The Forgotten Dialect of the Heart How astonishing it is that language can almost mean,and frightening that it does not quite. Love, we say,God, we say, Rome and Michiko, we write, and the wordsget it all wrong. We say bread and it means accordingto which nation. French has no word for home,and we have no… Continue reading Jack Gilbert
Loneliness is like sitting in an empty room and being aware of the space around you. It is acondition of separateness. Solitude is becoming one with the space around you. It is a condition of union. Loneliness is small, solitude is large. Loneliness closes in around you; solitude expands toward the infinite. Loneliness has its… Continue reading Kent Nerburn
I have a need of silence and of stars ;Too much is said too loudly ; I am dazed.The silken sound of whirled infinityIs lost in voices shouting to be heard. — William Alexander Percy, from “In New York,” In April Once. (Hesperides Press October 26, 2007) Originaly published 1920.
There are days when solitude is a heady wine that intoxicates you with freedom, others when it is a bitter tonic, and still others when it is a poison that makes you beat your head against the wall. ― Sidonie-Gabrielle Colette, Oeuvres complètes en seize volumes. (Flammarion November 19, 1992) Originally published April 18th 1974.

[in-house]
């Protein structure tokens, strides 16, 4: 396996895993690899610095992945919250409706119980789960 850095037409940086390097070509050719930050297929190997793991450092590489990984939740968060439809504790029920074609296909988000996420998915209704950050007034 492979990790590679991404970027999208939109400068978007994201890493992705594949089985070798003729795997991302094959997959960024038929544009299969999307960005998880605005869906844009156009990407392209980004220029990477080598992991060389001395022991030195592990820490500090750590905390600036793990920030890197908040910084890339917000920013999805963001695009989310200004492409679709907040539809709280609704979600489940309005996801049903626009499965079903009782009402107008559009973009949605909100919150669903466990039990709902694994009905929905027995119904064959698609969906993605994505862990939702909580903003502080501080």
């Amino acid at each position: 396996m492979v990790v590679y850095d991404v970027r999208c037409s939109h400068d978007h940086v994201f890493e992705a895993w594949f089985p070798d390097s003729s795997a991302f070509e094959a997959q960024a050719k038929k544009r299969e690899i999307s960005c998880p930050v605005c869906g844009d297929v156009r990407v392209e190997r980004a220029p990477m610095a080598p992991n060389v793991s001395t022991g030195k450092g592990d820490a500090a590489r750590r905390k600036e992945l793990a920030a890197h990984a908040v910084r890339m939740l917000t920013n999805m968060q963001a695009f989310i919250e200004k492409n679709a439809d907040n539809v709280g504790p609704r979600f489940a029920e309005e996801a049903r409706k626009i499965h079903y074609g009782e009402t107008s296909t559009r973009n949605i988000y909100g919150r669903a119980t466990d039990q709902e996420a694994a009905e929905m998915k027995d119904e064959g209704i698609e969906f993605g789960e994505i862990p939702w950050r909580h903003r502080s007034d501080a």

but fate is not entirelyto blame.we have wastedour chances,we have strangledour own hearts. — Charles Bukowski, from “misbegotten paradise,” New Poems Book Two. (Virgin Books June 30, 2008)
I love your silences, they are like mine. You are the only being before whom I am not distressed by my own silences. You have a vehement silence, one feels it is charged with essences, it is a strangely alive silence, like a trap open over a well, from which one can hear the secret… Continue reading Anaïs Nin
I am moved by fancies that are curledAround these images, and cling:The notion of some infinitely gentleInfinitely suffering thing. — T.S. Eliot, from “Preludes,” Prufrock and Other Observations. (Forgotten Books September 27, 2015) Originally published 1917.